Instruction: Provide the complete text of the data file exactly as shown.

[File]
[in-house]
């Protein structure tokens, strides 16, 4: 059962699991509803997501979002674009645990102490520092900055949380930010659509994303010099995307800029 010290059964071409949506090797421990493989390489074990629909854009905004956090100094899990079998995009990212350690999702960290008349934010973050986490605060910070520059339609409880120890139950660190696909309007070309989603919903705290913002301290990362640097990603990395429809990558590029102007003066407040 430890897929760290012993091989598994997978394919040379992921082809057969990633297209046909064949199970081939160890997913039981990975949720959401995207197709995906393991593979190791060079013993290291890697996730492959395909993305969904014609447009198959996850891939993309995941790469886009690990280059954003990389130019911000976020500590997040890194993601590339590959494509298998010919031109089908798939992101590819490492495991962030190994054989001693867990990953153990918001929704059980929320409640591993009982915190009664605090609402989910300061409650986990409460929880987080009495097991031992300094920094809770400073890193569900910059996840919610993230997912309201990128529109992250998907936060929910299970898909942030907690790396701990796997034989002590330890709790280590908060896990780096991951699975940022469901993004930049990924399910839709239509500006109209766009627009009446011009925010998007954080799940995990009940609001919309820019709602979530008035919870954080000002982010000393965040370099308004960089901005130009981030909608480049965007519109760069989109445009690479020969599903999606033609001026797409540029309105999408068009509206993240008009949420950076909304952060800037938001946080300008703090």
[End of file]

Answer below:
[in-house]
């Protein structure tokens, strides 16, 4: 059962699991509803997501979002674009645990102490520092900055949380930010659509994303010099995307800029 010290059964071409949506090797421990493989390489074990629909854009905004956090100094899990079998995009990212350690999702960290008349934010973050986490605060910070520059339609409880120890139950660190696909309007070309989603919903705290913002301290990362640097990603990395429809990558590029102007003066407040 430890897929760290012993091989598994997978394919040379992921082809057969990633297209046909064949199970081939160890997913039981990975949720959401995207197709995906393991593979190791060079013993290291890697996730492959395909993305969904014609447009198959996850891939993309995941790469886009690990280059954003990389130019911000976020500590997040890194993601590339590959494509298998010919031109089908798939992101590819490492495991962030190994054989001693867990990953153990918001929704059980929320409640591993009982915190009664605090609402989910300061409650986990409460929880987080009495097991031992300094920094809770400073890193569900910059996840919610993230997912309201990128529109992250998907936060929910299970898909942030907690790396701990796997034989002590330890709790280590908060896990780096991951699975940022469901993004930049990924399910839709239509500006109209766009627009009446011009925010998007954080799940995990009940609001919309820019709602979530008035919870954080000002982010000393965040370099308004960089901005130009981030909608480049965007519109760069989109445009690479020969599903999606033609001026797409540029309105999408068009509206993240008009949420950076909304952060800037938001946080300008703090």